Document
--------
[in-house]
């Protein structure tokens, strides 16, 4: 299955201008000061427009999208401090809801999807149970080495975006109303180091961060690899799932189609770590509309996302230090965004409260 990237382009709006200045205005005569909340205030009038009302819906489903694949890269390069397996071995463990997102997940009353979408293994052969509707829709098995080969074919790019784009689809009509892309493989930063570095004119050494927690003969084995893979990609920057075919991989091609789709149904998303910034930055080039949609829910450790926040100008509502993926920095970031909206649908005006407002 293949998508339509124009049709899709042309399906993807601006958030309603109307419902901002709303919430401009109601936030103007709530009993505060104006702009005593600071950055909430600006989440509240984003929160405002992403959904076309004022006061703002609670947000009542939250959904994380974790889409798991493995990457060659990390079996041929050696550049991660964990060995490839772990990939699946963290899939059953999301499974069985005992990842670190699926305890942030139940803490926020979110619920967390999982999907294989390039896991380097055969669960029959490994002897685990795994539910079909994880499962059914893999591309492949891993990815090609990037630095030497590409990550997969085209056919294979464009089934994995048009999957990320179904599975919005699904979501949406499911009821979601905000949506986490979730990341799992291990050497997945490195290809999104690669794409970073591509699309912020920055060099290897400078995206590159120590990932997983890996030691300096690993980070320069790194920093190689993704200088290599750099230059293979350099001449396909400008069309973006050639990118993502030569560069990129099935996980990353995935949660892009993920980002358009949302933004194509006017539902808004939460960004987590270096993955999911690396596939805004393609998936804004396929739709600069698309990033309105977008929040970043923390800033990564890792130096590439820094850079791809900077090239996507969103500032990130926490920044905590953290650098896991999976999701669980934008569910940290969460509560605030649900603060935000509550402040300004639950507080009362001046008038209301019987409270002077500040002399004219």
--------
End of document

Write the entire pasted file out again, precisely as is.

[in-house]
């Protein structure tokens, strides 16, 4: 299955201008000061427009999208401090809801999807149970080495975006109303180091961060690899799932189609770590509309996302230090965004409260 990237382009709006200045205005005569909340205030009038009302819906489903694949890269390069397996071995463990997102997940009353979408293994052969509707829709098995080969074919790019784009689809009509892309493989930063570095004119050494927690003969084995893979990609920057075919991989091609789709149904998303910034930055080039949609829910450790926040100008509502993926920095970031909206649908005006407002 293949998508339509124009049709899709042309399906993807601006958030309603109307419902901002709303919430401009109601936030103007709530009993505060104006702009005593600071950055909430600006989440509240984003929160405002992403959904076309004022006061703002609670947000009542939250959904994380974790889409798991493995990457060659990390079996041929050696550049991660964990060995490839772990990939699946963290899939059953999301499974069985005992990842670190699926305890942030139940803490926020979110619920967390999982999907294989390039896991380097055969669960029959490994002897685990795994539910079909994880499962059914893999591309492949891993990815090609990037630095030497590409990550997969085209056919294979464009089934994995048009999957990320179904599975919005699904979501949406499911009821979601905000949506986490979730990341799992291990050497997945490195290809999104690669794409970073591509699309912020920055060099290897400078995206590159120590990932997983890996030691300096690993980070320069790194920093190689993704200088290599750099230059293979350099001449396909400008069309973006050639990118993502030569560069990129099935996980990353995935949660892009993920980002358009949302933004194509006017539902808004939460960004987590270096993955999911690396596939805004393609998936804004396929739709600069698309990033309105977008929040970043923390800033990564890792130096590439820094850079791809900077090239996507969103500032990130926490920044905590953290650098896991999976999701669980934008569910940290969460509560605030649900603060935000509550402040300004639950507080009362001046008038209301019987409270002077500040002399004219």